Rav Kook Torah

Kedoshim: Love Your Neighbor

“Do not take revenge nor bear a grudge against the children of your people. You must love your neighbor as you love yourself.” (Lev. 19:18)

Is this mitzvah of Ahavat Yisrael realistic? Is it possible to truly love another person as much as we love ourselves?

Attaining Ahavat Yisrael

Rav Kook stressed the importance of loving the Jewish people. From his teachings we can also glean practical advice on how to achieve this love.

  • Ahavat Yisrael does not start from the heart, but from the head. In order to truly love the Jewish people and understand their actions — each individual Jew and the nation as a whole — one needs a wisdom that is both insightful and multifaceted. This intellectual inquiry is an important discipline of Torah study (Orot HaKodesh vol. III p. 325).

  • If we call attention to the positive traits of our fellow Jews, we will come to love them with an inner affection. This is not a form of insincere flattery, nor does it mean ‘white-washing’ faults and foibles. But by concentrating on the positive characteristics — and every person has a good side — the negative aspects become insignificant.

  • There is an additional advantage of this method. The Sages cautioned against joining up with wicked people and exposing oneself to their negative influence. But if one is bound to others through their good attributes, then this connection will not damage the purity of one’s soul (Orot HaKodesh vol. III pp. 324, 333).

  • The path of attaining a high level of Ahavat Yisrael is by increasing one’s awareness of the inner connection that binds together all the souls of the Jewish people, throughout all the generations. Rav Kook expressed his own profound sense of connection to every other Jewish soul in the following revealing passage:

    “Listen to me, my people! I speak to you from my soul, from within my innermost soul. I call out to you from the living connection by which I am bound to all of you, and by which all of you are bound to me. I feel this more deeply than any other feeling: that only you — all of you, all of your souls, throughout all of your generations — you alone are the meaning of my life. In you I live. In the aggregation of all of you, my life has that content that is called ‘life.’ Without you, I have nothing. All hopes, all aspirations, all purpose in life, all that I find inside myself — these are only when I am with you. I need to connect with all of your souls. I must love you with a boundless love....

    “Each one of you, each individual soul from the aggregation of all of you, is a great spark, part of the torch of the Light of the universe which enlightens my life. You give meaning to life and work, to Torah and prayer, to song and hope. It is through the conduit of your being that I sense everything and love everything.” (Shemonah Kevatzim 1:163)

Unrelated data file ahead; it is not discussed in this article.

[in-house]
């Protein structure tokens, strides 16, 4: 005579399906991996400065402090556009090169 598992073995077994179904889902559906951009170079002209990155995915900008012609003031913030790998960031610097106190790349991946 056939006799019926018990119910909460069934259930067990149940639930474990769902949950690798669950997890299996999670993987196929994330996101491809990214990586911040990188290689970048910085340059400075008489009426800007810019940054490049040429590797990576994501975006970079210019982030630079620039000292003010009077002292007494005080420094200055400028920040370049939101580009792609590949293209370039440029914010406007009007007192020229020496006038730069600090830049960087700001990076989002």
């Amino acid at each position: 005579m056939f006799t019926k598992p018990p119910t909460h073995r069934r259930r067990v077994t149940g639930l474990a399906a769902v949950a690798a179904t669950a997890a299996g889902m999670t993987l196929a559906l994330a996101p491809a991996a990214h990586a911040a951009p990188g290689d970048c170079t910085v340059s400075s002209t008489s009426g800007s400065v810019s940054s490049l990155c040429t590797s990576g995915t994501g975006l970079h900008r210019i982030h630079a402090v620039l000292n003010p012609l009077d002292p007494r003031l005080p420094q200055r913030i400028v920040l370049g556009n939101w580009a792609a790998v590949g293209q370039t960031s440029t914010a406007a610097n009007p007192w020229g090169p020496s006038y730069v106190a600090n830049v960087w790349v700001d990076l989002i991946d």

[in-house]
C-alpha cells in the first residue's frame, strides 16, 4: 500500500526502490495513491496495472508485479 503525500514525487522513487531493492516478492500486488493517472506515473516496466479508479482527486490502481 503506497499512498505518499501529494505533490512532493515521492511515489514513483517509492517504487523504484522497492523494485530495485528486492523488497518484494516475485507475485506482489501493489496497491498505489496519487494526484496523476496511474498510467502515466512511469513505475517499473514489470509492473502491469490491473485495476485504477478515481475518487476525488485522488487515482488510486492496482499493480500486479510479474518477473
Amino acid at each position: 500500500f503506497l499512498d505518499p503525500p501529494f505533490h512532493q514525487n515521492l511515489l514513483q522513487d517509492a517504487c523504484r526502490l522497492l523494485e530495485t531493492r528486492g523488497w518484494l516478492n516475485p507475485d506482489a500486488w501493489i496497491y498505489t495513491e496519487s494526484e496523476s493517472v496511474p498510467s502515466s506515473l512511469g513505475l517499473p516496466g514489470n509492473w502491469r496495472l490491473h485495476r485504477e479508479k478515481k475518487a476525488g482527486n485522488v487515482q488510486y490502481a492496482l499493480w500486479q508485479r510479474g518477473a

Love for Every Jew

    For Rav Kook, Ahavat Yisrael was not just theoretical. Stories abound of his extraordinary love for other Jews, even those who were intensely antagonistic to his ways and beliefs. Below is one such story, from the period that Rav Kook served as chief rabbi of pre-state Israel.

    A vocal group of ultra-Orthodox Jerusalemites vociferously opposed Rav Kook, due to his positive attitude towards secular Zionists. Often they would publicize posters along the city streets, attacking the Chief Rabbi and discrediting his authority.

    One day, Rav Kook returned from a brit milah ceremony in Jerusalem’s Old City, accompanied by dozens of students. Suddenly a small group of hotheaded extremists attacked the rabbi, showering him with waste water. The chief rabbi was completely drenched by the filthy water. Emotions soared and tempers flared.

    By the time Rav Kook had arrived home, news of the attack had spread throughout the city. Prominent citizens arrived to express their repugnance at the shameful incident. One of the visitors was the legal counsel of British Mandate. He advised Rav Kook to press charges against the hooligans, and promised that they would be promptly deported from the country.

    The legal counsel, however, was astounded by Rav Kook’s response. ‘I have no interest in court cases. Despite what they did to me, I love them. I am ready to kiss them, so great is my love! I burn with love for every Jew.’

    Such was Rav Kook’s attitude, shortly after this deeply humiliating act.

    Rav Kook would say:

    “There is no such thing as Ahavat Chinam — groundless love. Why groundless? He is a Jew, and I am obligated to love and respect him. There is only Sinat Chinam — hate without reason. But Ahavat Chinam? Never!”

    (Adapted from Malachim K'vnei Adam pp. 262, 483-485)

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